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Amendments to Trinity

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posted on Jul, 4 2014 @ 03:42 PM
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a reply to: ketsuko

Well said...

Although going to church does not make you a better person... it only makes you part of a community of so called "believers"... Yet when those believers promote hatred as many churches do, you become part of the problem not the solution even though they might teach you otherwise...

I am in no way saying Jesus was not divine... What im saying is the triune God was not taught by Jesus or any of his closest associates... Jesus always worshipped the Father...

And while he did let others worship him, which I find slightly suspicious... He said "believe in me"... but when one believes in something they do what is asked of them to show that belief

I hate to say it but Christianity is guilty of following the ideals of men, not the ideals of Christ...

Which is why I left Christianity to begin with





posted on Jul, 4 2014 @ 03:51 PM
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a reply to: Akragon

Oh, I wasn't saying that you need church. That was just the story as told to my husband. The instructive part for the purposes of this discussion was the part about the man being the bird and relating it to God and Jesus.

I could have chosen my husband's far less elegant description of the trinity which is that it's like a cherry pie cut into three slices. They're all three very different slices, but they all have the same cherry goo inside.




posted on Jul, 4 2014 @ 03:57 PM
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a reply to: ketsuko

Well IF the trinity was real it would have been taught by the man himself...

and there wouldn't have been a need for zealous Trinitarian scribes to add their own flavor to the writings...

To each their own though... believe whatever makes you happy




posted on Jul, 4 2014 @ 08:29 PM
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The doctrine of the Trinity has its roots in the council of Nicea. The apostles and other Christians for the first couple centuries of Christianity did not teach any such doctrine.

There are still many Christians that do not believe in the trinity, and do not trace our roots through the reformation to Rome, but we trace our roots back to Pentecost.



posted on Jul, 4 2014 @ 08:31 PM
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a reply to: LightningStrikesHere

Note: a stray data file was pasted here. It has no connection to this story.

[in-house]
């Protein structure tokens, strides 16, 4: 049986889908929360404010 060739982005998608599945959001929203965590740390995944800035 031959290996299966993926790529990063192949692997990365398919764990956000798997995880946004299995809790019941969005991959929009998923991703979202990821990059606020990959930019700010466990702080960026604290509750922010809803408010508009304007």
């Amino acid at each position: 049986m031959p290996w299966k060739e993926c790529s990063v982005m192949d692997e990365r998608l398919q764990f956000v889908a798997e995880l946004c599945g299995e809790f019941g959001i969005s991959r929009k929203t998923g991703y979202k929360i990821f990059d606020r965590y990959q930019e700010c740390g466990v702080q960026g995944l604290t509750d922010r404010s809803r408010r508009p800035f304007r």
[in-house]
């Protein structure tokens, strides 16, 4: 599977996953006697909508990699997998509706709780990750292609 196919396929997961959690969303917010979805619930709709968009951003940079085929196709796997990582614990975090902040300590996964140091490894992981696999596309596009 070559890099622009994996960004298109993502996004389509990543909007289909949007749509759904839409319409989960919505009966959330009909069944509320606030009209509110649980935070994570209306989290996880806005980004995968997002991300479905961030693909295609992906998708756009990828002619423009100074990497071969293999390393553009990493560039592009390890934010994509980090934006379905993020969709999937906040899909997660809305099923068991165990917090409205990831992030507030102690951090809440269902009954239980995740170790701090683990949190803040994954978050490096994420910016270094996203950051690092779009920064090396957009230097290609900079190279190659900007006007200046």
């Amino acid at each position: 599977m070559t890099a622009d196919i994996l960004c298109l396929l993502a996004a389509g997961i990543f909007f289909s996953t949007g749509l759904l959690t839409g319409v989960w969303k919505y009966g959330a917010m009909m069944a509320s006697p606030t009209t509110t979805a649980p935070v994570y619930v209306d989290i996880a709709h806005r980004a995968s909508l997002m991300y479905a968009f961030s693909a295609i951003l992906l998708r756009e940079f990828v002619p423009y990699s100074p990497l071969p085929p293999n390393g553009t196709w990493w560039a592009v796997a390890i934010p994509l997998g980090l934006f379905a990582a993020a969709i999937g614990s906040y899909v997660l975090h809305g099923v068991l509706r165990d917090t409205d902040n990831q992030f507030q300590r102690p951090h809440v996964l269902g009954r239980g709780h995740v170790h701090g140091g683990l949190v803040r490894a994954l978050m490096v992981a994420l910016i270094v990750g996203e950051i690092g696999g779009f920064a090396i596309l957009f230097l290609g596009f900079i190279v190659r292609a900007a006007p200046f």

Excellent point LightningStrikesHere about the trinity. But Rome's intent was to modify the teachings of Christianity for the pursuit of power not religion which has caused confusion where there should be none.

If we examine Gospel of Thomas 50....

Jesus said, "If they say to you, 'Where have you come from?' say to them, 'We have come from the light, from the place where the light came into being by itself, established [itself], and appeared in their image.' If they say to you, 'Is it you?' say, 'We are its children, and we are the chosen of the living Father.' If they ask you, 'What is the evidence of your Father in you?' say to them, 'It is motion and rest.'"

That tells us that we are all sons and daughters of God. God is our father. So the only difference between us and Yeshua was that Yeshua was in the highest state of consciousness with God (east refer to it as Alaya Consciousness). That doesn't make Yeshua any less great in my eyes, to contrary, it makes him the perfect inspiration for us all, which I believe is the best and biggest message Christianity could ever convey to humankind.

edit on 4 7 2014 by glend because: (no reason given)



posted on Jul, 8 2014 @ 03:10 PM
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a reply to: Akragon

... perhaps I should have omitted the word "original"

We have no original's...
That is true, obviously, but not what I was talking about.

It has to do with certain variants that are sometimes given early dates based on that variation, having fewer words than the majority texts, for example.

That was popular for a time with the Old New Testament scholars, to think those better reflected what would have been the original.